The last technical step when creating an index (better: creating an index definition) on portal side is of course creating the corresponding “real” technical index on TREX side; or to be even a bit more precise: Creating one corresponding queue and one corresponding index on TREX side.
So if we create an index via the portal admin UI, we create different things on different systems. Sometimes one might get some trouble if the information is not synchronized between the systems, i.e. if the portal has different settings than TREX. Let’s not get into the details of such corner cases, but one: You have created an index via the portal admin UI, by this also created the queue and the index on TREX side, and now you delete both elements on TREX side without having the information deleted on portal side. The good thing is: If you now reindex this index via the portal admin UI, the queue and the index automatically get re-created on TREX side. And that’s why a transport just of the portal data is sufficient!
Transport index definitions without permission settings
To transport the index definitions, you can just export the indexes as described above: Activate the CM export, go to “Content Management” – “Global Services” – “Indexes” – “Trex Index”, mark all, export, and (important!) mark “Include referenced configuration objects”; that way, also at least the corresponding “index_folders” (the datasource metadata from the config framework) gets exported.
If you transport such a package, you can “reindex” these indexes (on a clean TREX instance) on the target system and the queues and indexes automatically get created on TREX side. So far, this blog is just a deeper version of Loran’s anwer referenced above or my short summaries in Portal Index Transportation, Transporting KM documents and TREX indexes | SCN, or how to transport portal index | SCN.
Transport permissions of the RDF files in /indexmanagement
OK, the last part now are the permissions. If you have some experience with transporting KM content (Transporting KM Content – Content Administration – SAP Library), one might think that maybe it is possible to transport the indexmanagement content, too (and that would be: including ACLs). What in fact is possible is to export the content by standard means. The normal export mechanism allows not only to choose the to-be-exported RID via the KM UI, but also just to fill in the RID itself, in this case “/indexmanagement”.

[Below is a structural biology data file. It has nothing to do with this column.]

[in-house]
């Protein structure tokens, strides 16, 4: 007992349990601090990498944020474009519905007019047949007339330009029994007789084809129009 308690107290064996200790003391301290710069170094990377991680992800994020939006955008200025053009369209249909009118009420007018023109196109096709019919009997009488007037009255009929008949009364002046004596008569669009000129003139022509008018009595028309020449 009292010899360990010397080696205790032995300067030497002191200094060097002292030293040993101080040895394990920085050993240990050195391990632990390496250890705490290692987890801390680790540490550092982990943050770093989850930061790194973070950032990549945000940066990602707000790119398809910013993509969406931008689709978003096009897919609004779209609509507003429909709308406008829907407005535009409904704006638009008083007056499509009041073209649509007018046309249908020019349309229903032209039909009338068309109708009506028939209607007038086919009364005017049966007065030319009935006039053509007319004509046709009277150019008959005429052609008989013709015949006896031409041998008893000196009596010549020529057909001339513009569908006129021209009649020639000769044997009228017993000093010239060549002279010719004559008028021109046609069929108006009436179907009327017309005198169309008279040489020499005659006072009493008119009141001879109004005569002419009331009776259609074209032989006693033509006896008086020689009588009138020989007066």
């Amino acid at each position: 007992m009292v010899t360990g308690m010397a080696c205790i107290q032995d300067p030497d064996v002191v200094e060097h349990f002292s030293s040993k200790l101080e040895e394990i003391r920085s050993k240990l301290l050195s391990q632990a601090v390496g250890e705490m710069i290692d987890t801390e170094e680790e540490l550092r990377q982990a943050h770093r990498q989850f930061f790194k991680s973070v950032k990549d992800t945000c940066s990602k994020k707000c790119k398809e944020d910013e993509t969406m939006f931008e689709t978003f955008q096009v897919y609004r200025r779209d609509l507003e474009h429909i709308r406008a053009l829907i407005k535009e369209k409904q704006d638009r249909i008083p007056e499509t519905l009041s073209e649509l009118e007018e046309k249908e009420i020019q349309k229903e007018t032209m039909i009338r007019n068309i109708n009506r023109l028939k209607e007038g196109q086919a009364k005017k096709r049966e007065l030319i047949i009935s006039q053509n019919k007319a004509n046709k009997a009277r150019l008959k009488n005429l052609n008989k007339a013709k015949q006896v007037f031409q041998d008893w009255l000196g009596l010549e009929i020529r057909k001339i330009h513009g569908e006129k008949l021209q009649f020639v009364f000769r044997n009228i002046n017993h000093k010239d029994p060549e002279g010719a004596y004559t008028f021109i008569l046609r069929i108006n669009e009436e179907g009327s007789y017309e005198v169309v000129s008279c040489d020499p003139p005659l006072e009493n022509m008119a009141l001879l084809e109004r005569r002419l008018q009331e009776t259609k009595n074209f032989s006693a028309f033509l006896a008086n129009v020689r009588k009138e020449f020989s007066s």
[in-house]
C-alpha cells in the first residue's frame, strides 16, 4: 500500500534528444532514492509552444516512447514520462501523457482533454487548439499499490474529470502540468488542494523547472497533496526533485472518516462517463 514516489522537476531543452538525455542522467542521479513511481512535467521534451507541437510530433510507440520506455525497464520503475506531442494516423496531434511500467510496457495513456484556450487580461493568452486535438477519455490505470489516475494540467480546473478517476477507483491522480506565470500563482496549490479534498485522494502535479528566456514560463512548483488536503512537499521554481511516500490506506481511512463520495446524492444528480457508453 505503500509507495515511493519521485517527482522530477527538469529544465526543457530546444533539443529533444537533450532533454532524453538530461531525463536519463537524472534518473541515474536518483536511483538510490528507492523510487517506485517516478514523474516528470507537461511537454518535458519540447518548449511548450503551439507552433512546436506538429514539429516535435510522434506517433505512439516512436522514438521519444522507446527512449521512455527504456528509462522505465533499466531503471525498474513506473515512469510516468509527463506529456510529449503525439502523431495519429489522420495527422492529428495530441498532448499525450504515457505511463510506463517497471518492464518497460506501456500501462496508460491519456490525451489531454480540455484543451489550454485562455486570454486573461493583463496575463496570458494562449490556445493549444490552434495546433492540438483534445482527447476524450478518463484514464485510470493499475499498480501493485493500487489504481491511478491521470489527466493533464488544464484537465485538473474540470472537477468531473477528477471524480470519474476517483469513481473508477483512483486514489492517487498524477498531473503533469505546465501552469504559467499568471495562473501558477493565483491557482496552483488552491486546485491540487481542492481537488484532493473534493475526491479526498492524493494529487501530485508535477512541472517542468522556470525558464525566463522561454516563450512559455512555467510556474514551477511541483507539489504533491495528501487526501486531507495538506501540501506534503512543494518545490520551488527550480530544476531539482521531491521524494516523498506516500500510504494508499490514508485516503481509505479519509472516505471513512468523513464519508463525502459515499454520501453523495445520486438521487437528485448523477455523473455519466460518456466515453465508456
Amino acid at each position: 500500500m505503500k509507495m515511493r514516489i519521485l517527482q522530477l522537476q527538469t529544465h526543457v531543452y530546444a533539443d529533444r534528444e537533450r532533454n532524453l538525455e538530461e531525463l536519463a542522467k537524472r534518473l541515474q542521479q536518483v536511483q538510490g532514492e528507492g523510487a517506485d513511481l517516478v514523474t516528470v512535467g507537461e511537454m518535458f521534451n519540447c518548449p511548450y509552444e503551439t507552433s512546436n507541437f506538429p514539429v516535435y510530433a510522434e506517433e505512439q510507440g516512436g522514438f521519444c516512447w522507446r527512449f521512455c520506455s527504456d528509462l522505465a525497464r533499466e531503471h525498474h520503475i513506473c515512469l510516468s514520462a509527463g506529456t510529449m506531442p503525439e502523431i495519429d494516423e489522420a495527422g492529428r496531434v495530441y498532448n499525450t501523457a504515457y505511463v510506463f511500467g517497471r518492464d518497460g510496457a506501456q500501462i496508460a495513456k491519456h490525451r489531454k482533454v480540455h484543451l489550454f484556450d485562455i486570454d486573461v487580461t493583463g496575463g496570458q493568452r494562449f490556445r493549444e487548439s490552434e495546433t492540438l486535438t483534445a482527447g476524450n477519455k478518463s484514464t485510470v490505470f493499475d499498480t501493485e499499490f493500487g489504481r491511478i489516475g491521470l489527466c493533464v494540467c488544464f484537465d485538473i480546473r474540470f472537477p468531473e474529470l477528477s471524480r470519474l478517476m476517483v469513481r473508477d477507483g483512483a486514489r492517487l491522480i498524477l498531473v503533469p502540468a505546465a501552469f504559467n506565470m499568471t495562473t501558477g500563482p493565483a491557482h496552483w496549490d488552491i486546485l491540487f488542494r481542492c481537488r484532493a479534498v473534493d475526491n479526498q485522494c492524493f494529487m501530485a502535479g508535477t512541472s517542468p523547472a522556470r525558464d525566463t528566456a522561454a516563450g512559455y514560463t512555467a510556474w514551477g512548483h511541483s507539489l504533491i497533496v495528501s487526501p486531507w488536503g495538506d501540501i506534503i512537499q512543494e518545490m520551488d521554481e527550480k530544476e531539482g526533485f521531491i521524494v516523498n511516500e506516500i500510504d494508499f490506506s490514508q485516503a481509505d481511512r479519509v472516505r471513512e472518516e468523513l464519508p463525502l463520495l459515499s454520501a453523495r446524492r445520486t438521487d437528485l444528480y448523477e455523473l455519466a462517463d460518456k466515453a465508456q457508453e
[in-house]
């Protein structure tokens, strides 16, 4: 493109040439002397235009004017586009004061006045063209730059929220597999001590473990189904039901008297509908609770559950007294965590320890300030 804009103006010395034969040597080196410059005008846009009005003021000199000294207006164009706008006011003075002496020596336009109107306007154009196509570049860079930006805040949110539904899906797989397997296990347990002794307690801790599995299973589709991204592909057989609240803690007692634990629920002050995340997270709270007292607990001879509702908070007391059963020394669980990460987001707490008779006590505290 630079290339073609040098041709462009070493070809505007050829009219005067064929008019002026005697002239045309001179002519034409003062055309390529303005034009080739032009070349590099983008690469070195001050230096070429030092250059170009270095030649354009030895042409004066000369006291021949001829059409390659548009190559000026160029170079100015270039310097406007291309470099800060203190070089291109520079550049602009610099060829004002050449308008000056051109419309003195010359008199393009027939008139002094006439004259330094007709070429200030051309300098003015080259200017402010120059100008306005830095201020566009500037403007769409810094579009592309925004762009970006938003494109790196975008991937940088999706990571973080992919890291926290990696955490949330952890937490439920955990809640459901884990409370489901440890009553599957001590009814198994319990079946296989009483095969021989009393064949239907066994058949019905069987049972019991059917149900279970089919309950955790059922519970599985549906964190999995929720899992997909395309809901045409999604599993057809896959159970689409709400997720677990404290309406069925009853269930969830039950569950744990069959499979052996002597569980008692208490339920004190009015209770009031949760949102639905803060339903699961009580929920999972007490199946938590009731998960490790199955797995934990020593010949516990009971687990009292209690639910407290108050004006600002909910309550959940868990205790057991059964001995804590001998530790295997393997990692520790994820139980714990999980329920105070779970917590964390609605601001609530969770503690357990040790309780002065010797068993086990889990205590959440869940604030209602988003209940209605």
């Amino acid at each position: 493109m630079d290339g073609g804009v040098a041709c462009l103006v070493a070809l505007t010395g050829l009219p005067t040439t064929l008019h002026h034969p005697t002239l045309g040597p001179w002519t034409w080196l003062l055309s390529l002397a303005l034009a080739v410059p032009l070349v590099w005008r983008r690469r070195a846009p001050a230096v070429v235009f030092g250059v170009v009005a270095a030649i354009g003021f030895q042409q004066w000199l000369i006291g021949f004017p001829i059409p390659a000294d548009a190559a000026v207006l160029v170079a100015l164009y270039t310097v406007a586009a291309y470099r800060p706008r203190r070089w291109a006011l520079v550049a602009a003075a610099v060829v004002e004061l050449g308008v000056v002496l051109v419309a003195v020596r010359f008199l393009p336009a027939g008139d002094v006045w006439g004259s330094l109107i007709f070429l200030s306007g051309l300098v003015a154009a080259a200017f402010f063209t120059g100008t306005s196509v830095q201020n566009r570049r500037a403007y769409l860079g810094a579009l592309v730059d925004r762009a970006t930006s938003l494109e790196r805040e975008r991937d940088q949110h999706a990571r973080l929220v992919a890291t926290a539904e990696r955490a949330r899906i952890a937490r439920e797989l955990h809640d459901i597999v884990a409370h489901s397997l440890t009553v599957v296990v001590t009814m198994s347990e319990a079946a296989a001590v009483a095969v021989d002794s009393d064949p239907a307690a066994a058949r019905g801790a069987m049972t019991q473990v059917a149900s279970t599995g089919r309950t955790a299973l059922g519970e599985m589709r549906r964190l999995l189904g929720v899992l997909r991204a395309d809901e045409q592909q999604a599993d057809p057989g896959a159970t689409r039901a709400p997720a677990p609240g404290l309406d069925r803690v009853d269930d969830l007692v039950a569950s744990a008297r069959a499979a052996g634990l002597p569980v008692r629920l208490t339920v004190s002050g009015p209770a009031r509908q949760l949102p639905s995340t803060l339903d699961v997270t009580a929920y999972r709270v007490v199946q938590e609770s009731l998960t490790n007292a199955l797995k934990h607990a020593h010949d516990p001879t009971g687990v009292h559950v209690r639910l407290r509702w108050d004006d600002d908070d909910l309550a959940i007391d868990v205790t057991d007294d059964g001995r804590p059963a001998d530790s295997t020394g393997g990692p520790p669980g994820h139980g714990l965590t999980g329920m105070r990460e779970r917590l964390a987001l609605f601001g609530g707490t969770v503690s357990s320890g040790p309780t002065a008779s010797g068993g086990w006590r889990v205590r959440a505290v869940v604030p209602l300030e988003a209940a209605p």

Anyhow, don’t think too much about it. The indexmanagement repository is not writable, so importing the content will just lead to error messages. The only thing we can do is to export the ACLs and import them – luckily, if you remember the screenshot from above, the repository comes with an AclSecurityManager, well known to KM developers. And that in fact is the place where the index permissions are persisted.
I have created an EAR file (7.3) with two components, one export and one import component, source code included. These components have been created within project work for one-time-usage and come very minimalistic. The export component can be called and returns pure XML (watch the http-answer’s “html” source, copy and save the content as XML), the import component expects the (exported) metadata as “IndexPermissions.xml” within the project itself (at the root of com.dbeutner.km.trex.securitytransportcore.jar, where an empty placeholder can be found in the attached EAR). Please, don’t complain about the missing UI, code beauty etc pp – if you want to polish and/or extend the stuff, feel free to use it! Also, if you want to get some general idea about how to transport / work with ACLs, a look at the source code might help, too!
You should know what you do…
If you plan to transport indexes, not to mention if you plan to transport indexes including permissions, you really should know what you do; if you are using the EAR provided, you should be a developer with at least some basic KM dev experience. The complete scenario is nothing which is supported by SAP, so if you run into trouble, you will have to help yourself (and no, I don’t plan to offer general support for this via blog comments, as usually I don’t have the time).
As always: Hope it helps somebody… Happy transporting!